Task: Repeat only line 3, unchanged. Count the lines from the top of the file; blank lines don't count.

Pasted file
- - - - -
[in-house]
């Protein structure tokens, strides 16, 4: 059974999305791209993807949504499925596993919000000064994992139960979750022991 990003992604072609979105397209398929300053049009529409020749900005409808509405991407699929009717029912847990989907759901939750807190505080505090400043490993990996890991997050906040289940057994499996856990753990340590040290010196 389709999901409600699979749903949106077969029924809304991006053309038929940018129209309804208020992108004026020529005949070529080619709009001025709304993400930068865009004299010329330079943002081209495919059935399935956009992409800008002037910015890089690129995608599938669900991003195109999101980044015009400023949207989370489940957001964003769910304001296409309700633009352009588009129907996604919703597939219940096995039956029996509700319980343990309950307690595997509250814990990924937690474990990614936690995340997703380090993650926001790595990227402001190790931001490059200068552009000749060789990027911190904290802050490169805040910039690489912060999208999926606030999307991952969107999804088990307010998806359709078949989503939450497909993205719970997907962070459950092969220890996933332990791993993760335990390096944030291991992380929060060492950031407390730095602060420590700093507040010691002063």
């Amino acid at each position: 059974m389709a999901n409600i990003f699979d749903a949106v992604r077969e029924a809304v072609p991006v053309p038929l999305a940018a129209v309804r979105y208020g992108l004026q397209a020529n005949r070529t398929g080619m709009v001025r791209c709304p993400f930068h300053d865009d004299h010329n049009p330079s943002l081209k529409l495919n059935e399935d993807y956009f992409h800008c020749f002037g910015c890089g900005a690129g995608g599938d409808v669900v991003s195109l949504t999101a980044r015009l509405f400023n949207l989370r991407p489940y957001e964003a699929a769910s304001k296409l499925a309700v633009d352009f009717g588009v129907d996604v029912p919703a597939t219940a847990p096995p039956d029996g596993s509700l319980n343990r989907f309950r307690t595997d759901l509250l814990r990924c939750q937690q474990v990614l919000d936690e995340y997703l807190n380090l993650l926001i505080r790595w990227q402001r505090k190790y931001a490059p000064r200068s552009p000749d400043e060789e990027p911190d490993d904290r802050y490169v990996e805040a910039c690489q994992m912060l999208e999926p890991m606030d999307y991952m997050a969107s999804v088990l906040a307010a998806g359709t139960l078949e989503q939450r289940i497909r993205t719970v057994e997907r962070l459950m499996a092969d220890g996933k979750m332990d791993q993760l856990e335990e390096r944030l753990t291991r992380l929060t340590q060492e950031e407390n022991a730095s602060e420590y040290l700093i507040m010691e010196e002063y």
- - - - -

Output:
């Amino acid at each position: 059974m389709a999901n409600i990003f699979d749903a949106v992604r077969e029924a809304v072609p991006v053309p038929l999305a940018a129209v309804r979105y208020g992108l004026q397209a020529n005949r070529t398929g080619m709009v001025r791209c709304p993400f930068h300053d865009d004299h010329n049009p330079s943002l081209k529409l495919n059935e399935d993807y956009f992409h800008c020749f002037g910015c890089g900005a690129g995608g599938d409808v669900v991003s195109l949504t999101a980044r015009l509405f400023n949207l989370r991407p489940y957001e964003a699929a769910s304001k296409l499925a309700v633009d352009f009717g588009v129907d996604v029912p919703a597939t219940a847990p096995p039956d029996g596993s509700l319980n343990r989907f309950r307690t595997d759901l509250l814990r990924c939750q937690q474990v990614l919000d936690e995340y997703l807190n380090l993650l926001i505080r790595w990227q402001r505090k190790y931001a490059p000064r200068s552009p000749d400043e060789e990027p911190d490993d904290r802050y490169v990996e805040a910039c690489q994992m912060l999208e999926p890991m606030d999307y991952m997050a969107s999804v088990l906040a307010a998806g359709t139960l078949e989503q939450r289940i497909r993205t719970v057994e997907r962070l459950m499996a092969d220890g996933k979750m332990d791993q993760l856990e335990e390096r944030l753990t291991r992380l929060t340590q060492e950031e407390n022991a730095s602060e420590y040290l700093i507040m010691e010196e002063y």